At a cursory glance, the European sterile industry seems to have changed significantly recently, with acquisitions and exits dominating the headlines. But how much has really changed?
The demand for sterile injectable manufacturing is clear. The development of oncology therapies and an increase in the number of large-molecule drugs under development, which require administration by injection, is fueling this demand.
In response to rising demand, market growth has stimulated some notable activity lately, including AMRI’s 2015 acquisition of the Aptuit fill/finish facility in Glasgow. “We are well established with fill/finish and parenteral capabilities in North America, but we want to extend our reach into mainland Europe, as well,” said CEO William Marth.
The acquisition will not likely affect the European market significantly, as it does not actually increase the number of drug development countries or the number of manufacturing facilities providing sterile injectable drugs or sterile equipment. While the move toward consolidation is clear, especially considering AMRI’s acquisition of OsoBio in 2014, the aseptic manufacturing market continues to be fragmented, with a number of large and small companies.
Further deals between large contract development and manufacturing organizations, or CDMOs, are likely with the continual evolution of the competitive landscape within the European sterile market. While these deals will certainly grab headlines, they will probably not change the market significantly, other than perhaps giving clients fewer choices between the large CDMOs and specialist sterile manufacturing providers. Symbiosis and other specialist contract manufacturing organizations, or CMOs, typically offer greater operational flexibility and can therefore move clients through the development stages faster than the larger CMO/CDMOs.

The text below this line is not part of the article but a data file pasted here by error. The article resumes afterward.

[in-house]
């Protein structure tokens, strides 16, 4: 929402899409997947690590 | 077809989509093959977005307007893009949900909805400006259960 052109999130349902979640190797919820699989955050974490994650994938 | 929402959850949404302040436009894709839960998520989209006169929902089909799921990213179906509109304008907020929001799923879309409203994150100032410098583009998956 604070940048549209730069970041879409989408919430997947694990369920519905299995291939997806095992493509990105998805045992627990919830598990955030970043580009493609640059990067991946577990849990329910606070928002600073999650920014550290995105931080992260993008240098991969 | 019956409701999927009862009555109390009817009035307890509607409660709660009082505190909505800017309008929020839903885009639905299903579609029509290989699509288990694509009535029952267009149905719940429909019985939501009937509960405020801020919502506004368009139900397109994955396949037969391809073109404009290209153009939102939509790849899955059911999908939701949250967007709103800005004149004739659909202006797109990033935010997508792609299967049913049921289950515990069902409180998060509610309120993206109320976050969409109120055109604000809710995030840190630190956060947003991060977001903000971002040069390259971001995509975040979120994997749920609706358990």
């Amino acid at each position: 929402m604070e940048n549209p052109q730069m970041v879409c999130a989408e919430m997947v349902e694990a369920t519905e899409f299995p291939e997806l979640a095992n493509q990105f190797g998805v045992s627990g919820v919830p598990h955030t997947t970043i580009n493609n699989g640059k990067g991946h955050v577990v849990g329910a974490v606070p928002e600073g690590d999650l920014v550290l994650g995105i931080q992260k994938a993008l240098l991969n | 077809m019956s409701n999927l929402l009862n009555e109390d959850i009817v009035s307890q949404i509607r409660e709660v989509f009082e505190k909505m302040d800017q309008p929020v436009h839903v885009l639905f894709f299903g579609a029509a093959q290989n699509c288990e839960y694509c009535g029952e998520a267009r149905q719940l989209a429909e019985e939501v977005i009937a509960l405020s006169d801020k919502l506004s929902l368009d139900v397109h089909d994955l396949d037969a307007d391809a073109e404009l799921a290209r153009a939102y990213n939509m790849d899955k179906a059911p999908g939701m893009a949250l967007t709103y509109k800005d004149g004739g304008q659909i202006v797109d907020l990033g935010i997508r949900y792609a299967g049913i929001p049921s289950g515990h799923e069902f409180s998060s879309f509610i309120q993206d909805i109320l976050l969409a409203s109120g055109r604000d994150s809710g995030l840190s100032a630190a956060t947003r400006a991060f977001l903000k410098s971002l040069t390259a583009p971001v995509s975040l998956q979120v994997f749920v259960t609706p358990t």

The Big Change in the European Sterile Industry Is Its Small Players
As the European sterile industry continues to grow and develop, players of all sizes in the sterile industry must offer a high level of service excellence to their customers. This is especially true when it comes to demonstrating regulatory compliance to the highest standards. While larger companies grab the headlines, small companies may have a unique advantage for growth.
Many European customers now prefer the freedom to choose from a variety of smaller sterile equipment makers as a time- and cost-efficient way of reaching drug-development milestones and generating corporate value. This trend will likely perpetuate the growth of the smaller specialist companies in a way that ensures healthy corporate competition.
The keys to growth for smaller companies in the European sterile industry will be remaining focused on their primary manufacturing goals and delivering precisely what their customers need.
While perhaps not deserving of the headlines it receives with major acquisitions and exits, the European sterile industry is making incremental changes that will forever alter sterile manufacturing in Europe.